Thursday, July 20, 2017

"My Daughter Mary Elizabeth"

In trying to find the parents of a woman born at the turn of that other century—yes, we're going back nearly to the year 1800—there are no handy birth certificates to consult. Thankfully, for those with enough property to make the difference, there are wills.

In the trek backwards through the generations from my orphaned second great grandmother, Mary Rainey Broyles, we've learned that she was named after her own mother, Mary, wife of Thomas Firth Rainey. Fortunately, a marriage certificate for Thomas and the elder Mary showed that woman's maiden name to be Taliaferro.

Researching this particular Mary Taliaferro Rainey brings us back to the early 1800s in both Georgia and South Carolina, where sometime before her 1818 marriage to Thomas Rainey, she found herself an orphan—if, that is, I have the correct information for her. Thanks to a number of genealogies and other records published a hundred years ago, her parentage has been provided where source documents are otherwise lacking. The claim is that Mary's father was Warren Taliaferro and her mother was Mary Meriwether Gilmer. Yes, another Mary in the matriline.

In Warren Taliaferro's will, drawn up in October, 1815, at his residence in the Pendleton District of South Carolina, he named two of his sons—Charles and Zachariah—and two daughters. Fortunately, with the statement, "my daughters Mary Elizabeth Taliaferro and Lucy Gilmore Taliaferro," our Mary—the one who eventually married Thomas Rainey in 1818—was one of the children named.

Of course, nothing is ever easy. Though I was, thanks to this document, armed with the names of Mary's two brothers and one other sister, that did not match the record filed with the court in Oglethorpe County, Georgia, in 1818. That document named brother-in-law Peachy R. Gilmer as guardian of the by-then deceased Warren Taliaferro's minor children. And yes, you guessed it: Mary Taliaferro was not among the ones named.

Thankfully, though, the dates tell the story: the guardianship papers were filed in Oglethorpe County on September 24, 1818. Checking that marriage document filed in the same county in Georgia for Mary, it was dated June 9 of that same year, providing the reason for Mary's exclusion from the guardianship papers—and for a marriage taking place in Georgia for the daughter of a South Carolina resident.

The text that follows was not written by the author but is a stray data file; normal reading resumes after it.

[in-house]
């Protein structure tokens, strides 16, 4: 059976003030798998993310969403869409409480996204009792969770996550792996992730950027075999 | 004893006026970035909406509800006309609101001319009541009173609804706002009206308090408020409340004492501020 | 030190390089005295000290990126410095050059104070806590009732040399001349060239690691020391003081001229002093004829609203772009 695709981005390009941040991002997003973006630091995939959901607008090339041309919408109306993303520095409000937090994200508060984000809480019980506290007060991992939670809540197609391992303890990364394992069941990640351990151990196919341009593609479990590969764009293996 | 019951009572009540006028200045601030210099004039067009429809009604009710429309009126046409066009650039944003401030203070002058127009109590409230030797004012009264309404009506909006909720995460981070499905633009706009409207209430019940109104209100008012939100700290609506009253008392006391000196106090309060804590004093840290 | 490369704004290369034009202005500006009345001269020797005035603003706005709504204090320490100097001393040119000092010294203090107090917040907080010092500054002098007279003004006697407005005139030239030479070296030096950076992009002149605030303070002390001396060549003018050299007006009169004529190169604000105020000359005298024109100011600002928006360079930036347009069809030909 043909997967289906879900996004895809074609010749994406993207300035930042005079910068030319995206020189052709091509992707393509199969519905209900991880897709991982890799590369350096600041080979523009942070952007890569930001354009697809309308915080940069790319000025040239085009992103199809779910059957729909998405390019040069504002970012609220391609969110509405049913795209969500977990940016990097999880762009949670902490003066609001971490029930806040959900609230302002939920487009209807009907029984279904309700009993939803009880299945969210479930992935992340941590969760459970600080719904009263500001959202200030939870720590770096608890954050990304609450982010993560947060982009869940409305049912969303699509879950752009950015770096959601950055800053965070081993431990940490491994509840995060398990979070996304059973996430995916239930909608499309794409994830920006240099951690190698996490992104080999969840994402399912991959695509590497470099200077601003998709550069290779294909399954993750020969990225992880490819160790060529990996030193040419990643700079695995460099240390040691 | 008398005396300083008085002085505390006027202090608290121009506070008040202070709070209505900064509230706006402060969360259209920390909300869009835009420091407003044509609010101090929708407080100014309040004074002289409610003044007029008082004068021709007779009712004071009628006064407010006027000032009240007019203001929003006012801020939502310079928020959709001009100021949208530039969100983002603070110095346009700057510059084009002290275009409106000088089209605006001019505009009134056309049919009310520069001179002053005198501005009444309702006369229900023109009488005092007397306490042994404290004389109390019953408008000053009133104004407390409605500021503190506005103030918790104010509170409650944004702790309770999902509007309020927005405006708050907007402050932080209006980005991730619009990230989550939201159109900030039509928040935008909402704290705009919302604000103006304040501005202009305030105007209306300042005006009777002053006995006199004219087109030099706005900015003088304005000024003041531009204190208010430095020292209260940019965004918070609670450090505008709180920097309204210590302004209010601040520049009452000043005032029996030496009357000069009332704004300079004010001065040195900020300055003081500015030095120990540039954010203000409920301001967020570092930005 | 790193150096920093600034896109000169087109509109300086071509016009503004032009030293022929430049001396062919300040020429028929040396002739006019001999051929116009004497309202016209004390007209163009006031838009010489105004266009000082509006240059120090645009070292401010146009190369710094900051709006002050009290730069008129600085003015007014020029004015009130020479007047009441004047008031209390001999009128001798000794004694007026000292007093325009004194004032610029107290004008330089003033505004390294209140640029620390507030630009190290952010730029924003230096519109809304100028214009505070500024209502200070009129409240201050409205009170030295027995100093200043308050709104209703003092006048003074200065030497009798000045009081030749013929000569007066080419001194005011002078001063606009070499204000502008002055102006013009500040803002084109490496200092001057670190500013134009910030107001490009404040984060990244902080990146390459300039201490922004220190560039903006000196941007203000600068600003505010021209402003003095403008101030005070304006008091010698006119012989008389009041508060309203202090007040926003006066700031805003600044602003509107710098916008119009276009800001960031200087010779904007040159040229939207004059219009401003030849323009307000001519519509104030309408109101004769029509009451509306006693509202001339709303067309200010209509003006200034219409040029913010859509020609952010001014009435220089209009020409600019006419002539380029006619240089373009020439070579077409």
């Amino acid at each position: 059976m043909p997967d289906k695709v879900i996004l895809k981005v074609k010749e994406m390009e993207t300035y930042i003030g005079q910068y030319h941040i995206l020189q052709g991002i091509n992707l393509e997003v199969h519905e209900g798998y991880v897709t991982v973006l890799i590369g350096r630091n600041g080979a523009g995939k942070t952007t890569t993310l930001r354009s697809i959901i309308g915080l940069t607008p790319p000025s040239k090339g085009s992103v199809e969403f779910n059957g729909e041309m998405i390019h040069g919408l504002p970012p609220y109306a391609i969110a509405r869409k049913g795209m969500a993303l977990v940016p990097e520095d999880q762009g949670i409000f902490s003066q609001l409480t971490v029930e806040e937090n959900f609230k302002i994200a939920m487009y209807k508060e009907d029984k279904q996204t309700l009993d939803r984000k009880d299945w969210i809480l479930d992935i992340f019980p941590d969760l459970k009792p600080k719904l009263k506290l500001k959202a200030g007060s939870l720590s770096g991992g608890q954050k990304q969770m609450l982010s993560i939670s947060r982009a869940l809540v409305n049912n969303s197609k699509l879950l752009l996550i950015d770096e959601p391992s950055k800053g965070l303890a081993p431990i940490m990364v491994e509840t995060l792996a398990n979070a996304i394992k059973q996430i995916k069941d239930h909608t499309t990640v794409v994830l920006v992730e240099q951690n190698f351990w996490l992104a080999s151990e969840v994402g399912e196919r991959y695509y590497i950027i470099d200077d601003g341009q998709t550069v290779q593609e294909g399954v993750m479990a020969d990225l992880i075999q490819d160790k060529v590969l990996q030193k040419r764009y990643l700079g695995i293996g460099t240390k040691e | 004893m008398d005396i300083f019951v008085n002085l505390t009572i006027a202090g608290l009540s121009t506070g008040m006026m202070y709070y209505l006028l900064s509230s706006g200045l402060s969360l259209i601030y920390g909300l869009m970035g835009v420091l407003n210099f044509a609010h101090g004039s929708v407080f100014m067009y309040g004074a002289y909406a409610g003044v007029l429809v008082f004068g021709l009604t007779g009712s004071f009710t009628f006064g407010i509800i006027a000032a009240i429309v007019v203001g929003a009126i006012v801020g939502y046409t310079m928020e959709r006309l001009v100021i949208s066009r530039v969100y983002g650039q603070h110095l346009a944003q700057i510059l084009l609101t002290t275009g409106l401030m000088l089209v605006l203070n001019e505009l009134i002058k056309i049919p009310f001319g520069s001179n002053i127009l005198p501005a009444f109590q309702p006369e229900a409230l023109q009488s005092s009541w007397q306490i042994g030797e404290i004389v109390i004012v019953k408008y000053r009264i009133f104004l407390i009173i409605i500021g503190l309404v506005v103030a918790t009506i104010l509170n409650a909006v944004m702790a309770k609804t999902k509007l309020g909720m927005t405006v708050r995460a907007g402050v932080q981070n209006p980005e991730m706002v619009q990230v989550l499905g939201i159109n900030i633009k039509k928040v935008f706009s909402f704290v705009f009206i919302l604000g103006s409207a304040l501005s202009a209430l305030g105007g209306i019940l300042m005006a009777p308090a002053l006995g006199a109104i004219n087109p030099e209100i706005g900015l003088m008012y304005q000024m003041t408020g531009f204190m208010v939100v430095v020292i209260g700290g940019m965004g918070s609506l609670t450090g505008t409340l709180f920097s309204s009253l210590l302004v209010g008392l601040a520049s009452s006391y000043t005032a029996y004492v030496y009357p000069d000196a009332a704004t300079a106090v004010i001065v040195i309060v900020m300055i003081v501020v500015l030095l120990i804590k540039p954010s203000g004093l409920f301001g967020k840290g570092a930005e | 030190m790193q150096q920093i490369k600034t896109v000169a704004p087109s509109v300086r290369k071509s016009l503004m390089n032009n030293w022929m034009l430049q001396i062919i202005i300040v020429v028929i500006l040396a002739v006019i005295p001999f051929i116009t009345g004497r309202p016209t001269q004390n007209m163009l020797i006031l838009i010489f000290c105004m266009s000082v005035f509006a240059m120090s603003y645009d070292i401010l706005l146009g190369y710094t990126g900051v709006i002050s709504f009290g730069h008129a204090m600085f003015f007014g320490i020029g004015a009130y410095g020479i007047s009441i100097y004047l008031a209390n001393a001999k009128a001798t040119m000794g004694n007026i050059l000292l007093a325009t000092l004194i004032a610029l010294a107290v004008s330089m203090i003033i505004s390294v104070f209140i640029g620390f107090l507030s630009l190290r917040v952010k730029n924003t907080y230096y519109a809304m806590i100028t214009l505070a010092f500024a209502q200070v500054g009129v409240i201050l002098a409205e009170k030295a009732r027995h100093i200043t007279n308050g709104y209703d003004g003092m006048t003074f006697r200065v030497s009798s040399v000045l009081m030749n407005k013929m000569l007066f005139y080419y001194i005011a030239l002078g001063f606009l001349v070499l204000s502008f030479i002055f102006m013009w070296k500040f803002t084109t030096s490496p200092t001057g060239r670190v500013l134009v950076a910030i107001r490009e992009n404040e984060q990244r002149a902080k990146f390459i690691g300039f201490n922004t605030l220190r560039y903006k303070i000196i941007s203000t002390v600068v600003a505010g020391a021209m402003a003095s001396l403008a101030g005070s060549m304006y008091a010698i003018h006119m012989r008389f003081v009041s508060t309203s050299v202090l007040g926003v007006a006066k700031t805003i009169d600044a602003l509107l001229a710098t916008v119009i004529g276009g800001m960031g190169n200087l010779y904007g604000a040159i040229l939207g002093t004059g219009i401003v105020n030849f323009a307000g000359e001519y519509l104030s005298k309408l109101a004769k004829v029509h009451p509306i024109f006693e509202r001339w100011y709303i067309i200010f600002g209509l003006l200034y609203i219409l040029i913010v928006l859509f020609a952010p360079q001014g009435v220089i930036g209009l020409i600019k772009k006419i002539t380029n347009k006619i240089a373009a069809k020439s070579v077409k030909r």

Adding yet another presumption to this recounting of the generations, we now have Mary Taliaferro Rainey's parents listed as Warren Taliaferro and Mary Meriwether Gilmer. This, incidentally, provides an explanation for the relationship to the man at whose home my second great grandmother and her brother found themselves staying by the time of the 1870 census, for if her mother was daughter of Warren Taliaferro, that meant the Charles Taliaferro at whose home she was staying was her maternal uncle.

Since the purpose of this pursuit is to follow the matriline from my orphaned second great grandmother backwards in time, our next goal is to push back one more generation on Mary's mother's side. Thankfully, the Gilmer line has been well documented in a number of published genealogies (not that that doesn't preclude the necessity of proving the line for myself). Tomorrow, we'll explore the parentage of Mary Meriwether Gilmer, wife of Warren Taliaferro and maternal grandmother of my orphaned second great grandmother.

Above: Too many Marys make the narrative confusing. Here is a snippet from the pedigree chart, showing my orphaned second great grandmother, Mary E. W. Rainey Broyles, linked to her presumed mother, Mary E. Taliaferro Rainey, and then to her parents, Warren Taliaferro and Mary Meriwether Gilmer. Graphic layout of the data courtesy of

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